'Recession gardens' replace victory gardens
Sunday, March 29, 2009
With the United States in a recession, more and more people are looking for ways to spend less money and get a better bargain at the same time. In a time where prices are higher, 'recession gardens' are becoming increasingly popular, echoing the victory gardens which were planted during World War I and World War II which helped to reduce the stress and pressure of food shortages.
"There is more interest in vegetable gardens similar to the victory gardens. Because of the economy, they are being called recession gardens," said a master gardener who volunteers at Ohio State University's Extension Service office, Fred Hanacek.
The new fad recently caught on in Iowa where families have began to plant the recession gardens to save money in the produce sections of supermarkets, especially organic fruits and vegetables. Public News Service quotes the National Gardening Association (NGA) as saying that they expect a nearly 20% increase in personal home garden across the U.S.. Some of the increase is also due to people wanting to know what goes onto their vegetables and in their foods.
"I do believe you'll find there's an extra expense in actually producing your own food, but the food quality you get is far better than what you can purchase in a store," said Beverly Bernhard a veteran gardener from Iowa.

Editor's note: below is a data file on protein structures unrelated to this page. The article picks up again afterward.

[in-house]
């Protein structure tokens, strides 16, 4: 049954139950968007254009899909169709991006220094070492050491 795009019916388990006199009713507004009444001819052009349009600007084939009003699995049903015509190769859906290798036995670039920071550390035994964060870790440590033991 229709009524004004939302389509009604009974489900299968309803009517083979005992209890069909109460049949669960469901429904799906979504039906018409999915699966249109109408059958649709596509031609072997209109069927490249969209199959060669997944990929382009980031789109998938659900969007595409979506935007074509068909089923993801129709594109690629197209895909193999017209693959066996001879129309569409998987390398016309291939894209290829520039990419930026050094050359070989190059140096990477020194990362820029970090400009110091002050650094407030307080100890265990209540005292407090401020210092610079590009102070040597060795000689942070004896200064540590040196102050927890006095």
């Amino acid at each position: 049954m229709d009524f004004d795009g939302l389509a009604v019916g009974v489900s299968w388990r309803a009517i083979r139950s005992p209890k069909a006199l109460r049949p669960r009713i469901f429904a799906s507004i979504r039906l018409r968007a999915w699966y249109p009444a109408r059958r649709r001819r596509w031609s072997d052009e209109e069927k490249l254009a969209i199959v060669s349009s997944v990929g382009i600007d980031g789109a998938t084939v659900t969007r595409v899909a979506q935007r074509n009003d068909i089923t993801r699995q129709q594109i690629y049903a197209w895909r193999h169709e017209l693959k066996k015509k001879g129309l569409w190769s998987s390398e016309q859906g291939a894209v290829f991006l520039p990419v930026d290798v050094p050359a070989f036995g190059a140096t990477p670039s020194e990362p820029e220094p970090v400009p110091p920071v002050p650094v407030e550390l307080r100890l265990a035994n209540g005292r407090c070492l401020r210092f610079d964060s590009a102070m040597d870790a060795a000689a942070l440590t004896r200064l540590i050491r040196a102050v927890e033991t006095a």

The new trend has also gotten the attention of U.S. president Barack Obama who recently stated that he plans to plant a vegetable garden at the White House. It will be the first vegetable garden to be planted at the White House in over 20 years. The last time a garden of this kind was planted at the White House was in World War II when Eleanor Roosevelt planted her Victory Garden. In 1800, former U.S. president John Adams is reported to have planted the first White House garden. Andrew Jackson went a bit further, building a greenhouse.
Michelle Obama, the First Lady of the United States, broke ground on the new garden with the fifth grade class at Bancroft Elementary located in Washington, D.C. on March 20. The garden, which will be 1,100 square feet and an 'L' shape, will be located on the White House's South Lawn and the Obamas plan to grow over 55 varieties of vegetables.
"Let’s hear it for vegetables. Let’s hear it for fruits," yelled Mrs. Obama as they broke ground on the garden. "I’ve been able to have my kids eat so many different things that they would have never touched if we had bought them at a store," she added. Mrs. Obama also said that it will be the entire family's responsibility to maintain the garden, including the U.S. president.
Many vegetables grow easily, without having to do a lot of work to maintain them. Some examples are lettuce and zucchini. The NGA says at least 9 million Americans will grow vegetable gardens for the first time ever in 2009. An estimated 43 million Americans will plant their own personal vegetable gardens this year.
- Barbara Mahany & Beth Botts - Chicago Tribune. "Garden fever: From the White House to the West Coast, first-time urban gardeners are getting their hands dirty" — , March 28, 2009
- Dick Layman. "Planting a “Recession Garden”" — , March 26, 2009
- Laura Weiss. "First Lady Promotes Healthy Eating with White House Vegetable Garden" — , March 23, 2009
- Denise Sautters. "'Recession gardens' spread like weeds" — , March 19, 2009